The et-King of Hanover cannot reconcile himself to his fate.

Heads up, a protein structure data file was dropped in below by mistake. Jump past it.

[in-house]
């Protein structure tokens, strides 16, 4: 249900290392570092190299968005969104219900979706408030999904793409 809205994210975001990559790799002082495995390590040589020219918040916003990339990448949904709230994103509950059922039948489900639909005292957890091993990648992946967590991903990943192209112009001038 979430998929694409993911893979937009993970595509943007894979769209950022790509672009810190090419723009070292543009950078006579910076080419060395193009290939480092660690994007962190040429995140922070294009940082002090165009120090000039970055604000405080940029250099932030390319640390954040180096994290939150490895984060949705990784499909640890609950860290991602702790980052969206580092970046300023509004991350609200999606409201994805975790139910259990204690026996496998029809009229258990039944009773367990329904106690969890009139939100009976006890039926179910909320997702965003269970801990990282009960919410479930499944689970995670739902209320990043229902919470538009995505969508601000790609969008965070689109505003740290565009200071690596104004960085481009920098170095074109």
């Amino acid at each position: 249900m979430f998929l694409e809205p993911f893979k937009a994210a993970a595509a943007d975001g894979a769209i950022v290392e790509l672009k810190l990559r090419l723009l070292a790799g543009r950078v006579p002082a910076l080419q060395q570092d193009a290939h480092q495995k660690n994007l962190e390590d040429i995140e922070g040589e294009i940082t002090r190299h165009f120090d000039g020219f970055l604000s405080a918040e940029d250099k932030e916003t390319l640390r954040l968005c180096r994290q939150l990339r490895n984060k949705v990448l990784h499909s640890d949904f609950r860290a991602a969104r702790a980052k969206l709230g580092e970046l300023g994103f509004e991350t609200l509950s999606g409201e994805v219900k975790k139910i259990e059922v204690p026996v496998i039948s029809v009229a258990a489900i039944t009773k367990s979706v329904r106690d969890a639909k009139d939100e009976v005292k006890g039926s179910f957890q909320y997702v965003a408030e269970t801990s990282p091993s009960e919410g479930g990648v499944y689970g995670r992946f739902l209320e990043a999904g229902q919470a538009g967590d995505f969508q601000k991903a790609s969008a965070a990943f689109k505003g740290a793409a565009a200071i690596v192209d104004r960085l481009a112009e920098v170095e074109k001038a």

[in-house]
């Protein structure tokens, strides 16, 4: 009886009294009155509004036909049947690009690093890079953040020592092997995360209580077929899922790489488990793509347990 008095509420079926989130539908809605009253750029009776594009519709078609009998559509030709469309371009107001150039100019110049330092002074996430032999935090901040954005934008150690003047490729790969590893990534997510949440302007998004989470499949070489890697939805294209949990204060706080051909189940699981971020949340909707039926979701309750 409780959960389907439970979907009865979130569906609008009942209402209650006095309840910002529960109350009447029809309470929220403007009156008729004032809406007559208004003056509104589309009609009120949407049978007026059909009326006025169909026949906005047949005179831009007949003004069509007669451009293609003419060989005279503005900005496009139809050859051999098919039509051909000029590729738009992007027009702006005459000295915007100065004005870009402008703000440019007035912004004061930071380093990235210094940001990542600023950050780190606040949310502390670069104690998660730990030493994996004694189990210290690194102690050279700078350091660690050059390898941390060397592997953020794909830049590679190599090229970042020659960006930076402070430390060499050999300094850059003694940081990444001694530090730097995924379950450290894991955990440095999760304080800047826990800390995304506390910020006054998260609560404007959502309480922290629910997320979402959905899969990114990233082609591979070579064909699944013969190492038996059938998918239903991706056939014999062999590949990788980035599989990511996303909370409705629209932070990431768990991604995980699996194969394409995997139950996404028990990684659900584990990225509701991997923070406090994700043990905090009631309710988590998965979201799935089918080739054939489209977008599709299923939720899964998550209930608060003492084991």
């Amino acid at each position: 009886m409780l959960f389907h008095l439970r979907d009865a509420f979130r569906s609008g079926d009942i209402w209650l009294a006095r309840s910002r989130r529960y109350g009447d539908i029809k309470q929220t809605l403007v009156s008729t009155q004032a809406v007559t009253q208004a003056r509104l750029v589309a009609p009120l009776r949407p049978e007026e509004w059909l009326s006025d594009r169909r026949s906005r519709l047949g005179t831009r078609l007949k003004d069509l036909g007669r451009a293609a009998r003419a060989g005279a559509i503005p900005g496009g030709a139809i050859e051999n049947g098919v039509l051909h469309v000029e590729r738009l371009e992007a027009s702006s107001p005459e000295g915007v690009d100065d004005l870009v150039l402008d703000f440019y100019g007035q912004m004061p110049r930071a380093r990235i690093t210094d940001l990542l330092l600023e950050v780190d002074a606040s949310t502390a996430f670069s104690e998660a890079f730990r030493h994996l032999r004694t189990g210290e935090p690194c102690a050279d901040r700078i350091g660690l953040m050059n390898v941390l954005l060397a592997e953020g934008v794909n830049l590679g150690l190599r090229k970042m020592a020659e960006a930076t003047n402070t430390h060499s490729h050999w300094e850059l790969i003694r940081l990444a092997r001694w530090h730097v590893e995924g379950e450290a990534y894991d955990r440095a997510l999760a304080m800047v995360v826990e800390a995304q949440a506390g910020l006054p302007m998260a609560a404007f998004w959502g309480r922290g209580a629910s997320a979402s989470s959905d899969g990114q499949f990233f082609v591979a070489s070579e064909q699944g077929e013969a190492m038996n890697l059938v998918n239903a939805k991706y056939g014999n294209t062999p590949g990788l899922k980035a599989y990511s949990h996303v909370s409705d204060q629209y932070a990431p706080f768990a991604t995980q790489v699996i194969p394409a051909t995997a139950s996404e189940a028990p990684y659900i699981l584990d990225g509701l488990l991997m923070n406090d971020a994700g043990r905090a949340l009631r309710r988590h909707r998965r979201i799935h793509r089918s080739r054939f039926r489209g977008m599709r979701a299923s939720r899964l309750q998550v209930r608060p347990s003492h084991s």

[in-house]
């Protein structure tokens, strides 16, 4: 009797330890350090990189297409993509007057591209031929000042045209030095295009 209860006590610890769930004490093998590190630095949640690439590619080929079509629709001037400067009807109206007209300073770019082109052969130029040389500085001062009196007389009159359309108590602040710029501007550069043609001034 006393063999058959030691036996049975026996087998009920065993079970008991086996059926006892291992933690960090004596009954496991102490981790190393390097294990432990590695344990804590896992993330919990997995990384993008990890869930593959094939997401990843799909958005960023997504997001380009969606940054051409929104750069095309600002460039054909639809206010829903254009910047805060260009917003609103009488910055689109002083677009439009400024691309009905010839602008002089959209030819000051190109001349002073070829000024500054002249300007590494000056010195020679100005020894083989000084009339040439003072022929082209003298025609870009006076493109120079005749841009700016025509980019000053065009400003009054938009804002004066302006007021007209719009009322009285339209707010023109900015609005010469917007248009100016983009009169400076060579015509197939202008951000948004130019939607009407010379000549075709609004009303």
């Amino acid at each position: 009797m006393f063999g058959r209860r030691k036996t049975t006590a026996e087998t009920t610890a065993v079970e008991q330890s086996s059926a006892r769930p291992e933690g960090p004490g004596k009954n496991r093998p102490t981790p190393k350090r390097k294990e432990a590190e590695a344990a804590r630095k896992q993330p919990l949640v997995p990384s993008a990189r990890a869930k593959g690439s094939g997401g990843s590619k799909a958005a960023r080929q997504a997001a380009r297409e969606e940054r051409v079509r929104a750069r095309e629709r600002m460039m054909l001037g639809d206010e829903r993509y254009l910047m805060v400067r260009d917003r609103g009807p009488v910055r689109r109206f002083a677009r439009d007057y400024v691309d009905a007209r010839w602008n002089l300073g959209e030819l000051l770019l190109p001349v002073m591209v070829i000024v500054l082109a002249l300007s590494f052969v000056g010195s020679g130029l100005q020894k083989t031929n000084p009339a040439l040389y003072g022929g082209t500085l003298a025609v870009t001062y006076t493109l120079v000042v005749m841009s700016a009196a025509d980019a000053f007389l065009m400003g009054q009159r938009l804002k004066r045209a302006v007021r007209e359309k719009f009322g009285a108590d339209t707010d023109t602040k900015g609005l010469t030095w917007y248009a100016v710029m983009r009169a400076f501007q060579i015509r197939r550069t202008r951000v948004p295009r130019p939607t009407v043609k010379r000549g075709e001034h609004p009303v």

He has issued a protest declaring that all acts done in Hanover by the new Government are absolutely null and void, refuses to release his " subjects " from their allegiance, and expresses a confident hope of a speed3ritturn to his dominions and his throne. The protest is of coarse all en rbgle, the Count de Chambord, for example, having issued the same document once or twice, but carrying away national property is not, and the King will pro- bably be deprived of all his landed property. A section of his subjects, it appears, sympathize with him greatly, but they are not prepared to take up the sword, and in the coming contest, should it arrive, they will fight very bravely on the Prussian side. It, would, however, we imagine, be wise of Frederick William to accept the Imperial Crown of Germany, and so get rid of a per- petual reminder of annexations. A Hanoverian becomes a Prussian with reluctance, but he was, is, and will be a German.